By improving their capability of identifying a fraudulent claim from a legitimate one, state employment agencies can ensure funds are distributed more appropriately. Existing IT systems have shown limited capability of keeping up with submitted claims and are in need of modernization. To rectify this issue, algorithms can be used to verify an individual’s identity by checking their publicly available digital footprint. Individuals leave behind a digital footprint when using social media, paying bills, and shopping online among many other things. Cutting edge techniques in machine learning and artificial intelligence now make it possible to build an incredibly rich identity graph and ensure that the person behind the keyboard is who they say they are.

New Techniques in Preventing UI Fraud

According to state officials, the Colorado Department of Labor and Employment was able to prevent over 50,000 fraudulent claims from being approved by using a tech-based method that is referred to as the “18th measure.” State officials declined to elaborate on the approach for fear of tipping off criminals. The state is also working with the FBI, Secret Service, and local and state law enforcement agencies to try to recover $40 million already paid out to fraudsters.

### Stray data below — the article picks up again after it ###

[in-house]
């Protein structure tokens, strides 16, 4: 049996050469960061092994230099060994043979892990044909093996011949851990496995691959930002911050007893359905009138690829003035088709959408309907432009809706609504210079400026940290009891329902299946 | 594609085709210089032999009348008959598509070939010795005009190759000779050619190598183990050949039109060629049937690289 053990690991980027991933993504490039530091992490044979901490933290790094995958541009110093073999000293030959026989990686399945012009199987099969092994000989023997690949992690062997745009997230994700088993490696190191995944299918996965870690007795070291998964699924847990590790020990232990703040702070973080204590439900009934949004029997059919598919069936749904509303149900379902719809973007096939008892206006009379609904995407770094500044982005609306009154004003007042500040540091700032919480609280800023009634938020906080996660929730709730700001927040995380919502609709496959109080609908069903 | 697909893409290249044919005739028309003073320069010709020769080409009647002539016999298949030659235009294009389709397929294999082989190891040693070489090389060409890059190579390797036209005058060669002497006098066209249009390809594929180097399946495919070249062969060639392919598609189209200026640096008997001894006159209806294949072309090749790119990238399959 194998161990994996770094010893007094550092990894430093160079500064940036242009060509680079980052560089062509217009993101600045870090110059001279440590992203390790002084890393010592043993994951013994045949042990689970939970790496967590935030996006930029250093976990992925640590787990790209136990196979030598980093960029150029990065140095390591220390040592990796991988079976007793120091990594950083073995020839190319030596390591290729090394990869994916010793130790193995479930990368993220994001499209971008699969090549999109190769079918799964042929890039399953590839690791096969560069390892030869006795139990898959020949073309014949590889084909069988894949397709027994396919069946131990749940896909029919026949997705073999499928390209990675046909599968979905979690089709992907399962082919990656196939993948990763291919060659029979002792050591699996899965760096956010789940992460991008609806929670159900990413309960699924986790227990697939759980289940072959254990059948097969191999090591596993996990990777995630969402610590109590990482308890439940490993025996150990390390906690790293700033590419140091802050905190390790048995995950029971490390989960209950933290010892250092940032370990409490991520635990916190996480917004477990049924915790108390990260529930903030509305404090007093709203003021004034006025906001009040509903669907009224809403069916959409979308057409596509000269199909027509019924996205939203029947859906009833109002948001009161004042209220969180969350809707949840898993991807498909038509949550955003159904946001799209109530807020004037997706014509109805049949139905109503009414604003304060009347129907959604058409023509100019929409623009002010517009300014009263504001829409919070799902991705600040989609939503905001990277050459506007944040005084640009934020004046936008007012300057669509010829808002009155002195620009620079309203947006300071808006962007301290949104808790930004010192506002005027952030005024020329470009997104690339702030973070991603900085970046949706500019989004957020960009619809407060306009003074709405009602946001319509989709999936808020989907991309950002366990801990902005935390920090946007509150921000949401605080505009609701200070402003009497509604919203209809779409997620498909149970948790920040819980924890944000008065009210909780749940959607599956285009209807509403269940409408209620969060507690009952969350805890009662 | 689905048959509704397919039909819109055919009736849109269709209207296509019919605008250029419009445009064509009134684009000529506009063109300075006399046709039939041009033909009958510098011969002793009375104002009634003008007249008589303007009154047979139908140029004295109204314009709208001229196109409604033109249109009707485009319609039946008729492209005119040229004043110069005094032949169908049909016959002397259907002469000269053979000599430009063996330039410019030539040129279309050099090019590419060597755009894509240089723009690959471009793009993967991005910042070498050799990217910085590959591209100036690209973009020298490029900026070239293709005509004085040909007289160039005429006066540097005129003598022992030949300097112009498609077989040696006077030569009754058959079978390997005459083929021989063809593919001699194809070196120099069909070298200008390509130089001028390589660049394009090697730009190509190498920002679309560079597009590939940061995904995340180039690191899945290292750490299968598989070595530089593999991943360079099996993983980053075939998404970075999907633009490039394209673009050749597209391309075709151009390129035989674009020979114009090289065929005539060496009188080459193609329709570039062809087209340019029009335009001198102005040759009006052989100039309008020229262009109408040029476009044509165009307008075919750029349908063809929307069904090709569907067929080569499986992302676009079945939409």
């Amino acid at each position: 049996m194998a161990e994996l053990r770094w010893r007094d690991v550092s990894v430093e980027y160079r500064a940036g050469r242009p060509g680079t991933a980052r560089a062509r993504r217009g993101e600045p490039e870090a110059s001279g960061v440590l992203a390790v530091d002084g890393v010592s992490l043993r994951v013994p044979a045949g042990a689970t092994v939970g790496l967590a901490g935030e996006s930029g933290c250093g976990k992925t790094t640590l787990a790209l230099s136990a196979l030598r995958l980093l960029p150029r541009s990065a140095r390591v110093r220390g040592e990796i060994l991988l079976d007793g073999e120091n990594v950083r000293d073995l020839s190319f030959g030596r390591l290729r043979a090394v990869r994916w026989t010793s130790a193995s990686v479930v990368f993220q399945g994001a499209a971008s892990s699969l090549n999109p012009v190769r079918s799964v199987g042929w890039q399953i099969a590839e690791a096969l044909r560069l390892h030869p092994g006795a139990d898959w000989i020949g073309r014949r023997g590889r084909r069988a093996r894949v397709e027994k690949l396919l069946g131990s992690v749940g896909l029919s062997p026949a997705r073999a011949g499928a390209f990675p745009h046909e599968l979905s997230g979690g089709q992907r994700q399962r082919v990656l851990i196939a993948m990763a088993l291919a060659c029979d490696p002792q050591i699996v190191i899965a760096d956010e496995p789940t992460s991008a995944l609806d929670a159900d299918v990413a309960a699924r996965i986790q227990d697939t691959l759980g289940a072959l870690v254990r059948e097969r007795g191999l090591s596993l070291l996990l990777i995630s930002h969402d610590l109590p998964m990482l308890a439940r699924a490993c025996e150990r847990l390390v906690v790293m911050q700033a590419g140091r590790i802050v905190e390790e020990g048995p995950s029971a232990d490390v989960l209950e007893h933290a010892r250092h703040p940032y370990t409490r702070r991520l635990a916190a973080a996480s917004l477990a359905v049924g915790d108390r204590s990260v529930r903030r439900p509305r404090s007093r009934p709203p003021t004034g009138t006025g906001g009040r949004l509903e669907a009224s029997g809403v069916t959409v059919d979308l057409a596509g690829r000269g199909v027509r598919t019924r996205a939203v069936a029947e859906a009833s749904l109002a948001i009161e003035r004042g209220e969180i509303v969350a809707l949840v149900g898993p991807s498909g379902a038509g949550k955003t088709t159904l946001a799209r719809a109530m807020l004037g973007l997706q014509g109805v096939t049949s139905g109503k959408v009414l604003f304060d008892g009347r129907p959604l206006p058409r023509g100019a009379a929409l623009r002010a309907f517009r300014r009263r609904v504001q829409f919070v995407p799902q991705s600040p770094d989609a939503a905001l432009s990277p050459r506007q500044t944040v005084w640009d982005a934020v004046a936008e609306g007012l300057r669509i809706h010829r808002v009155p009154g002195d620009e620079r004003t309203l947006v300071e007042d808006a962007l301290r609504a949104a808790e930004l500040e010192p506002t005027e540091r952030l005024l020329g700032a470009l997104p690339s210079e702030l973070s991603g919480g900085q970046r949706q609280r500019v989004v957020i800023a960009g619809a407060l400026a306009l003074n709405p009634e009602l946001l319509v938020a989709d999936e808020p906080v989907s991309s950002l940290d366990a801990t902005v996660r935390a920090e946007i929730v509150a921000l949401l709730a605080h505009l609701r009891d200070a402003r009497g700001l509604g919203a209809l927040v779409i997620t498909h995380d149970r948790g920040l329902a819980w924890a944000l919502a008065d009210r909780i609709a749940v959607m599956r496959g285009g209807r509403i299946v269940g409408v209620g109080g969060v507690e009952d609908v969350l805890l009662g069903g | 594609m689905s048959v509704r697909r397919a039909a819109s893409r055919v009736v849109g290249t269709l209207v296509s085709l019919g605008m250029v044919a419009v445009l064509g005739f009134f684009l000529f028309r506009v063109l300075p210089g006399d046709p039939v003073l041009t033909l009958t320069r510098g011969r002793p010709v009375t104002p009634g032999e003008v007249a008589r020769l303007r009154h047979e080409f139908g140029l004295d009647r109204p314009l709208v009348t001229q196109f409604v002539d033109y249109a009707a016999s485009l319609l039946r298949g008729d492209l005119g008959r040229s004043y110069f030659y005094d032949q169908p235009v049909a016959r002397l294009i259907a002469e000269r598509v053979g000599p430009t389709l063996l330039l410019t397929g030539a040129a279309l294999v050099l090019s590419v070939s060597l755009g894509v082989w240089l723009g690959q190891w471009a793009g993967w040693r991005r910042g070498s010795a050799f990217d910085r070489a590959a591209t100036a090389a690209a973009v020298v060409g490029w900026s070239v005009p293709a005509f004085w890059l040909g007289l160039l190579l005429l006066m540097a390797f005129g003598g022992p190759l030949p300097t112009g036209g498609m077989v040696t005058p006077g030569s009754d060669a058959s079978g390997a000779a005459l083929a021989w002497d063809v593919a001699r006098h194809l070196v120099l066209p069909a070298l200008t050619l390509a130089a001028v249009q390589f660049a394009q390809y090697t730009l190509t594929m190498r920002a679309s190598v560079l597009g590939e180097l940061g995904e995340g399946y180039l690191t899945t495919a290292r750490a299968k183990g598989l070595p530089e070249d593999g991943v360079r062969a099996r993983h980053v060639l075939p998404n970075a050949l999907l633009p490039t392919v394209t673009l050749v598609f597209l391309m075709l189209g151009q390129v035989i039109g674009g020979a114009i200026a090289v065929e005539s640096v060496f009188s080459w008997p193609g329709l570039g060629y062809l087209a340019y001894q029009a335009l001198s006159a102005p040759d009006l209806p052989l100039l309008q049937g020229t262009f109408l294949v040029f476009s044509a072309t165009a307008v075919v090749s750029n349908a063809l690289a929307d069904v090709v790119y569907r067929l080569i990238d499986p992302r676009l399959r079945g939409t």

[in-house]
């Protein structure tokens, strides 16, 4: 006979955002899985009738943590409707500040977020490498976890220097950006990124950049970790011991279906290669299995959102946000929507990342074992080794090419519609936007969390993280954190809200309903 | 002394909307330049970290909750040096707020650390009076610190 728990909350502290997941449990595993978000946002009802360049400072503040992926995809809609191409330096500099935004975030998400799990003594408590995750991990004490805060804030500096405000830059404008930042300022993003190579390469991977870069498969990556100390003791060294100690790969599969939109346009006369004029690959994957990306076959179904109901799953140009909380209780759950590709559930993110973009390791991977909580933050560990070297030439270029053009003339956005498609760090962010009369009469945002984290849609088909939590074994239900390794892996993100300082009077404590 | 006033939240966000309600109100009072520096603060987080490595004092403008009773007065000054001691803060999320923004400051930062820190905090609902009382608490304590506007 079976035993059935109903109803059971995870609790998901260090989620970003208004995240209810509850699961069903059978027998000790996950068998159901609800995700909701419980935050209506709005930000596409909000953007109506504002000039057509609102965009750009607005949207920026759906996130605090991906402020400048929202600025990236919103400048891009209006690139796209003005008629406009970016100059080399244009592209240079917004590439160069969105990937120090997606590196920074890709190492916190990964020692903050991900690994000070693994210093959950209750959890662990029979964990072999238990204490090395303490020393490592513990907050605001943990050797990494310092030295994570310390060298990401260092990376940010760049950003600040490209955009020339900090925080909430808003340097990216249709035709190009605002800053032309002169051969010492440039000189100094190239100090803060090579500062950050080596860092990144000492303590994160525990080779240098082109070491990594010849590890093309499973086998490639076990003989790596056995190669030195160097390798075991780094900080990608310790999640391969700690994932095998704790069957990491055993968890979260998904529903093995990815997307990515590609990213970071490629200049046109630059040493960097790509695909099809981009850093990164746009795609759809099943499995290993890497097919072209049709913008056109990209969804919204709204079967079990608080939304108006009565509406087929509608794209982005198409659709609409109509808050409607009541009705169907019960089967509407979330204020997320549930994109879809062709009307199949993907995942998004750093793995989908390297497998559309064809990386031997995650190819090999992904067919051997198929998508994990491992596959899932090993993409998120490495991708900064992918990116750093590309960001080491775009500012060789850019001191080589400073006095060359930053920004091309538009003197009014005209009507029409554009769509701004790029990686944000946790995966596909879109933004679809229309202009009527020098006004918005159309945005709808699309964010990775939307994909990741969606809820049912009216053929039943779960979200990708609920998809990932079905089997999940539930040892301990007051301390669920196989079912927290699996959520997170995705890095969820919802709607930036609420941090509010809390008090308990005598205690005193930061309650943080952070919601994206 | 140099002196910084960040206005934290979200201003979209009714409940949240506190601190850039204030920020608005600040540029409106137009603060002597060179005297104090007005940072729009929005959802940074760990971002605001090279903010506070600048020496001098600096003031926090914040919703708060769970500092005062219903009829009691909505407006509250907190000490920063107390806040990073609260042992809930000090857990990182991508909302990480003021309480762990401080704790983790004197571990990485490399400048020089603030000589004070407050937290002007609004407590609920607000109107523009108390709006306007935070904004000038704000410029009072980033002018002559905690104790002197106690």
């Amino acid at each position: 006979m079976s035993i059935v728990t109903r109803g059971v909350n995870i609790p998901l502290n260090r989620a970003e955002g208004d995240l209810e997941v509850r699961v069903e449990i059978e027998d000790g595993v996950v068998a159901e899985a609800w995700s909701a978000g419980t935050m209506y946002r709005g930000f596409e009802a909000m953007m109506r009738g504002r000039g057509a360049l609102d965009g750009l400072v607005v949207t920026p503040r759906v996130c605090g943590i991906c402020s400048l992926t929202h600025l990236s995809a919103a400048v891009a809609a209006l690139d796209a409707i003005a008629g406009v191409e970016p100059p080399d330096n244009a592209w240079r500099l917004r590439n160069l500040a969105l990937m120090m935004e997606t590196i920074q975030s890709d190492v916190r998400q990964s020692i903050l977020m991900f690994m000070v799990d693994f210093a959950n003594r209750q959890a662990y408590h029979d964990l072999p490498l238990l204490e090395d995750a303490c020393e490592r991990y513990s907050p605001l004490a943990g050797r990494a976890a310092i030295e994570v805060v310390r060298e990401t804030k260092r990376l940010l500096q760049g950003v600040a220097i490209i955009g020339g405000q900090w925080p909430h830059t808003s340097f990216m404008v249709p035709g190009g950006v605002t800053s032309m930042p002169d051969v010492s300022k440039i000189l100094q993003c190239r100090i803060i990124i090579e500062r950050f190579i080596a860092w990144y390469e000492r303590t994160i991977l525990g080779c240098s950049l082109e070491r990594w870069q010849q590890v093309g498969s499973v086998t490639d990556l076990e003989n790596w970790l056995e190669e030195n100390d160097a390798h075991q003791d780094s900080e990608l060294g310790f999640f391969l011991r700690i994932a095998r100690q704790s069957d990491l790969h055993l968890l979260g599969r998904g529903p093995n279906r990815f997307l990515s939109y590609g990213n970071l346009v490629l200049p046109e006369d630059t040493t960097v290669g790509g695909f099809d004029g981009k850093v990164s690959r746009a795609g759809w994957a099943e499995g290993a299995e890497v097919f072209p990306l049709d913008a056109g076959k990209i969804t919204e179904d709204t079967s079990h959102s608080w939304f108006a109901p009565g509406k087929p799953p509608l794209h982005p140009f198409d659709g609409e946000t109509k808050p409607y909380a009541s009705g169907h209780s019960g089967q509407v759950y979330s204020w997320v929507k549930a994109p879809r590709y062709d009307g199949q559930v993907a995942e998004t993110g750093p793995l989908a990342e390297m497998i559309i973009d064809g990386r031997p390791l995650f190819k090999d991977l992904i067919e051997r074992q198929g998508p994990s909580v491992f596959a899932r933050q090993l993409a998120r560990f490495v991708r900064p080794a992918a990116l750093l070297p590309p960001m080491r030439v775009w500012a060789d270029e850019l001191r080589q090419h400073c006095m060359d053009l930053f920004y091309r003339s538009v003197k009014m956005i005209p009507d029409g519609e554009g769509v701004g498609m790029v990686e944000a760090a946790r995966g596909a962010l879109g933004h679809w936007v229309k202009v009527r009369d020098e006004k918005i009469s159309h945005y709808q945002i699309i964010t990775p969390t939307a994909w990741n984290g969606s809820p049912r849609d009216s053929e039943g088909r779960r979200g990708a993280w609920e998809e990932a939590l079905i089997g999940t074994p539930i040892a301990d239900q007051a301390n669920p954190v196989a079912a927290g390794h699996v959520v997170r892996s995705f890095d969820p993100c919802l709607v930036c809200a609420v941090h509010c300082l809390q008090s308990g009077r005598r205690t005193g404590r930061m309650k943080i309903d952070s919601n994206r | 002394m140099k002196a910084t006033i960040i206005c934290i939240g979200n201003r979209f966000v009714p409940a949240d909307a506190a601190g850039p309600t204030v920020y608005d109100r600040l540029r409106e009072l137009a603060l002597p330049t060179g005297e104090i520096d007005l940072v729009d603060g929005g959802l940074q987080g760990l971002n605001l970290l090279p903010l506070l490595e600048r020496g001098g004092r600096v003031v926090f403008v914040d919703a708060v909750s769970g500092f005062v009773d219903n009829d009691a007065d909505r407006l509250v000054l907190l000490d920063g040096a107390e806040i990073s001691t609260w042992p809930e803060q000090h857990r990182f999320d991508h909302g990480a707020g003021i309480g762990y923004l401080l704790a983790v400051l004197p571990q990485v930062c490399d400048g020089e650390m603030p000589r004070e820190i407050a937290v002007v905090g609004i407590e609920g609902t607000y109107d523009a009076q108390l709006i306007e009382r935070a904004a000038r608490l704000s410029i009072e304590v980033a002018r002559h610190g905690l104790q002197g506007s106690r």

US Department of Labor Aids in Fraud Mitigation

The Unemployment Insurance Information Technology Support Center (UI-ITSC) provides information, software tools, and advisory services to states to support IT systems for the UI program. The UI-ITSC also disseminates best practices, supports state adoption of modernized technologies, and provides training related to IT functions. States are also encouraged to use the newly developed Unemployment Insurance Interstate Connection Network (UI-ICON) to cross-reference and match applicant data.

“These [UI-ITSC and UI-ICON] projects address weaknesses within the UI system exposed due to the coronavirus pandemic. By strengthening the integrity of the UI system, increasing the cohesion between the states via a data exchange network, and developing better information technology practices, we are improving unemployment and reemployment services and outcomes for American workers.”